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The Art of Unix Programming
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Unix Programming - Speaking of Complexity - Essential, Optional, and Accidental Complexity

Essential, Optional, and Accidental Complexity

In an ideal world, Unix programmers would craft only small, perfect gems of software, each minimal, each elegant, each perfect. But one of the unfortunate things about reality is that it often poses complex problems that demand complex solutions. You can't control a jetliner with an elegant ten-line procedure. There are too many pieces of equipment, too many channels and interfaces, too many different processors — too many different subsystems defined by independently operating human beings who often don't agree even on fundamental conventions. Even if you are successful at making all the individual software parts of an avionics system elegant, integration is likely to produce a large, complex, and grubby body of code with (one hopes) the single virtue that it will actually work .

Jetliners have essential complexity. There is a rather sharp point past which it's not possible to trade away features for simplicity, because the plane has to stay in the air. Because of that very fact, avionics control systems do not tend to spawn religious wars about complexity — and Unix programmers tend to stay away from them.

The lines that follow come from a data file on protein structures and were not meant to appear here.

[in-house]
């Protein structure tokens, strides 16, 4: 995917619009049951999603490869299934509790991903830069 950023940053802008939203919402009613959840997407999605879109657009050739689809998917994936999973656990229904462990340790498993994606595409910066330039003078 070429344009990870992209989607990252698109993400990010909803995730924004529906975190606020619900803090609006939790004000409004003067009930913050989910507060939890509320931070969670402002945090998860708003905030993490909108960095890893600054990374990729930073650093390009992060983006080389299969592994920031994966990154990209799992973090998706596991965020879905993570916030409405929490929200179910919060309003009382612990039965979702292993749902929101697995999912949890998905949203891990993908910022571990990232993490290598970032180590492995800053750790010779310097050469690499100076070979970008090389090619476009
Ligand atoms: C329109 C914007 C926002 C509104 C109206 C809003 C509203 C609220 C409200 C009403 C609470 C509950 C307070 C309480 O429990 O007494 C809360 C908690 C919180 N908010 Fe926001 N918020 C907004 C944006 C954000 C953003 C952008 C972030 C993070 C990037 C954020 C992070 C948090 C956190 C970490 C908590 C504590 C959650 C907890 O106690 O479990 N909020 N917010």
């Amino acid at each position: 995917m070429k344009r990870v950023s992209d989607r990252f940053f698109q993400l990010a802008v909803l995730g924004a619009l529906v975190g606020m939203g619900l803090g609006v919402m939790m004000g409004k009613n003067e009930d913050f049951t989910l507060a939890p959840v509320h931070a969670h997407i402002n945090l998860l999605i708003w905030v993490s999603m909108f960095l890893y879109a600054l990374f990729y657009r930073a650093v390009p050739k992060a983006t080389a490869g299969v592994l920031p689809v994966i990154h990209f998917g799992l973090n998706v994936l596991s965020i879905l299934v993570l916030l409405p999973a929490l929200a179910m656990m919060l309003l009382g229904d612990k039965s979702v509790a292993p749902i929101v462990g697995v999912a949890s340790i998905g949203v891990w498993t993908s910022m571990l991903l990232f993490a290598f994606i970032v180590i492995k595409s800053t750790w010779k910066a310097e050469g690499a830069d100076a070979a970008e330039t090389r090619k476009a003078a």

Jetliners are certainly not immune from system failures due to overcomplexity. But the design issues are easier to discern and think about in software for which the requirements are more flexible, in which it is easy to trade off between anticipated features and complexity. (Here, and in the rest of this chapter, we will use ‘feature’ in a very general sense that includes things like performance gains or overall degree of interface polish.)

To sharpen our vision, we need to begin by noticing a difference between accidental complexity and optional complexity.[115] Accidental complexity happens because someone didn't find the simplest way to implement a specified set of features. Accidental complexity can be eliminated by good design, or good redesign. Optional complexity, on the other hand, is tied to some desirable feature. Optional complexity can be eliminated only by changing the project's objectives.

When we fail to distinguish between optional and accidental complexity, design debates become seriously confused. Questions about what a project's objectives are get confused with questions about the aesthetics of simplicity, and whether people have been sufficiently clever.


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The Art of Unix Programming
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